Liebell: “What if we passed a law that said that you have to have solar panels on your roof?”

Taxpayer: “I’d have no problem with that if you’d also give me tax breaks to put them in because ultimately you’d have to pay less money to the power authorities. You can’t look at just today’s costs – you have to look at the net total benefit to everybody”.

Bradley: “I agree with a lot of what you’re saying. I’m a big supporter of net metering. There’s a number of things we could be doing.”

Taxpayer: “Right. I want to run my dishwasher after midnight but I can’t. That’s nuts”.

Bradley: “But you know who the biggest opposition to that is? The energy industry. But I hear what you’re saying”.

Underground Utilities:

Taxpayer: “Why isn’t there a state law that when a street is renovated, the utilities are put underground? You want to keep
the poles there so people can drive into them?”

Liebell: “I can tell you why. The cost of underground utilities is horrific. In this climate here, the corrosive influence on underground
utilities is much more expensive than maintaining above-ground utilities. We get the calls – trees are falling down on the lines, etc. But if we put billions of dollars into that, maybe those are billions of dollars that don’t go into hospitals or education”.

Privatizing Roads:

Taxpayer: “I wonder if the state is looking at privatizing our roads like what Pennsylvania is doing?”

Liebell: “That’s the history of our state. So many of our roads were privately owned, they were toll roads. In addition, the history
of the canal system was private money and government formed corporations. That’s a concept in parts of Asia and Africa”.

Bradley: “There’s a balance. If you have a situation where a private entity takes over, we may get an infusion of bonds. But
over the long term, they’re going to be collecting tolls and raising revenues. And they won’t have the same obligations in many ways that the state has in maintaining those roads – they have a profit motive. I’ve seen how the profit motive works with HMO’s. I get concerned when we deal with these types of things. There’s a balance. We have an obligation to make sure the balance works for the people”.

Liebell: “There are other questions that come up. Who polices it if it’s a private road? What will the authority and liability be? The state can close the Saw Mill for police purposes, emergency purposes, and repair purposes. But if it’s privately owned, you can say, ‘I want to close it today. It’s my road and I’m closing it’”.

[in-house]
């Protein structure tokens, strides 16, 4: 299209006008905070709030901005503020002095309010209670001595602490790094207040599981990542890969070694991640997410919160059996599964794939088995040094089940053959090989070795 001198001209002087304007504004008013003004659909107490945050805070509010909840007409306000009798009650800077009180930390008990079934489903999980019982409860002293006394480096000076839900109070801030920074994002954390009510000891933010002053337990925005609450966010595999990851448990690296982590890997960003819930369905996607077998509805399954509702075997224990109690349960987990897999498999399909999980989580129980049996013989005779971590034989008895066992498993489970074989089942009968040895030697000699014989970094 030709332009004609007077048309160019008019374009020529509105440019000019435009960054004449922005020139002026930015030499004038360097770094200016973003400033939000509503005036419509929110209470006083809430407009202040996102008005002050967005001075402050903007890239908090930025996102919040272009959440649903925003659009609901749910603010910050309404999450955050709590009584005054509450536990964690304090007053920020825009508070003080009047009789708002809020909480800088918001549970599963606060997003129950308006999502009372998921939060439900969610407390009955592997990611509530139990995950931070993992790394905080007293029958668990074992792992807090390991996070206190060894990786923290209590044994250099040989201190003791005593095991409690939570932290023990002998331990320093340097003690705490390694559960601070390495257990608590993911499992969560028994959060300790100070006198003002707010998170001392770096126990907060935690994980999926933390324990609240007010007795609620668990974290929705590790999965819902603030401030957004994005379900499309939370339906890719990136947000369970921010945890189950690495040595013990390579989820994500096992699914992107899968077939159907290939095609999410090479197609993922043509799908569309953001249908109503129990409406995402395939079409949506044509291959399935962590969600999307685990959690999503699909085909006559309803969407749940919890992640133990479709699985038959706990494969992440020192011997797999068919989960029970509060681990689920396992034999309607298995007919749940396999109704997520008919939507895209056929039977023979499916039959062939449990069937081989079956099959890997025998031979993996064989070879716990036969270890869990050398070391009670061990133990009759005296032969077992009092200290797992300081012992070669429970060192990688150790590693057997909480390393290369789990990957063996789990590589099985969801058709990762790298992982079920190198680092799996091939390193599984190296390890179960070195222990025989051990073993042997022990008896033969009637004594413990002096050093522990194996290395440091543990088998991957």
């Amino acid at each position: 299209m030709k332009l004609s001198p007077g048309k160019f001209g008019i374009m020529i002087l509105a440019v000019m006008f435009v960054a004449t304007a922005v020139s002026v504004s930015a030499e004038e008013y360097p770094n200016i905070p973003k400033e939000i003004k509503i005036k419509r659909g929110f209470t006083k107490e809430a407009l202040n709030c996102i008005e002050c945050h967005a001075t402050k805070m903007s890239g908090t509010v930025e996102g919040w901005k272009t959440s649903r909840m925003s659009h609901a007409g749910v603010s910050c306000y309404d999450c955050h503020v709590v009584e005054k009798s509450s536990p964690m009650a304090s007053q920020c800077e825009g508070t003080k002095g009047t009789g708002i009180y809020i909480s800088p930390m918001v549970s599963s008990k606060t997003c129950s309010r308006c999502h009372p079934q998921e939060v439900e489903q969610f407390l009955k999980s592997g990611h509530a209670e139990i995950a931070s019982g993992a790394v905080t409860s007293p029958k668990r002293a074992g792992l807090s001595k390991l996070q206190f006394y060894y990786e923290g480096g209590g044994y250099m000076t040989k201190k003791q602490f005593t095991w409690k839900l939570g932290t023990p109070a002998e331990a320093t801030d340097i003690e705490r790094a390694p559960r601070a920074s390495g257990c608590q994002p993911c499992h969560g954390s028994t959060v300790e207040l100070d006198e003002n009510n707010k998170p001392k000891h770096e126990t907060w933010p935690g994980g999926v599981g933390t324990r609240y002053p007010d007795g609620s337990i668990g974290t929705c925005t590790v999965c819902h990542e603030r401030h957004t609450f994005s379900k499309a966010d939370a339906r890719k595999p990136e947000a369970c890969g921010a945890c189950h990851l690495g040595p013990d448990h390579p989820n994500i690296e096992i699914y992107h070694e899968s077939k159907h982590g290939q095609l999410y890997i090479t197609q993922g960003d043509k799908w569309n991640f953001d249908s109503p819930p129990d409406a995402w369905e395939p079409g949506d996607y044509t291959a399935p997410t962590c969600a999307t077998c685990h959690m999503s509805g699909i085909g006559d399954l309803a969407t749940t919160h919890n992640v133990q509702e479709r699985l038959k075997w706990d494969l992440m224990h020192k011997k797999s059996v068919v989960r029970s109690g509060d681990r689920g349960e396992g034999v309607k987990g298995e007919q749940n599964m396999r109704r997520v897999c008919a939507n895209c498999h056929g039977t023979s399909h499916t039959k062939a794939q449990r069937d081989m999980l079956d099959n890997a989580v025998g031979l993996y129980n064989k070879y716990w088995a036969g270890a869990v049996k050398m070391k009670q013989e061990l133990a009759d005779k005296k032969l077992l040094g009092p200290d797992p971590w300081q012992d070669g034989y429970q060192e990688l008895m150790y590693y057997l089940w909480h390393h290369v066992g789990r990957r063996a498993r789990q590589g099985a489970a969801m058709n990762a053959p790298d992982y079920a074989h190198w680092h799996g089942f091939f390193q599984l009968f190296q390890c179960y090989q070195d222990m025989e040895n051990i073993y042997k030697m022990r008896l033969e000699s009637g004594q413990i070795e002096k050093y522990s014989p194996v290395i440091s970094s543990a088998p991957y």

Heating Oil/Medicaid:

Taxpayer: “Those of us who live in homes and can’t afford solar and other systems, our heating oil is being taxed in some localities. It’s not being taxed in Putnam and Dutchess. And as the heating oil is going up, up, up our taxes are going up. How can we deal with this situation?”

Liebell: “There is a fundamental difference between heating oil and gasoline. Heating oil is an absolute necessity. There was an opt-in with heating oil statewide but Westchester did not opt in. That’s one of the reasons why you are not seeing this benefit. But we have to do something about this particularly if the costs do not come down as winter approaches.”

Taxpayer: “The County says Medicaid is their big expense so that’s why we have to pay in this fashion”.

Bradley: “I fought very hard for a Medicaid cap. We ended up with a 3% cap. Their Medicaid costs are more balanced than what they were. Yes, it’s a large component of their government. I love the County, but do they really want us to take away the system that allows them to hire more employees than anything else? If we take Medicaid from them, that’s Social Services, the largest department in the County. That’s most of their jobs. Now I don’t hear them saying they want to get rid of their jobs, I hear them saying they just want to get rid of their payments”.

Liebell: “When Medicaid came about in the 1960’s, we gave them a sales tax simultaneously. They were given the right to have a local sales tax to fund it. We’ve done a lot of takeovers for them to cut their costs.”

Bradley: “In fairness, there have been mandates that were placed on the counties by the state that have cost them money and, in fact, we fought several this year that were in the gubernatorial budget.”

Taxpayer: “We still need to look at the oil issue. If the state gets a lot of snow this winter, we have a problem. You need to do something.”

Liebell: “That’s a public policy position. But we’re looking at that short-term. We need to look at it long-term, like the solar panels”.

Bradley: “We need to make sure that the tax credits for energy improvements are valuable enough so that it’s enticing and diversified enough so that everybody has an opportunity to take advantage of it without bankrupting the state. But you have to do it so that one big corporation doesn’t come in and take everything”.

Liebell: “There’s not a house in this area that couldn’t be geo-thermal heated. The cost is dropping dramatically. If you want to
have an effective long-term policy, you don’t have any environmental issues, it doesn’t cost you anything once it’s in. North Salem High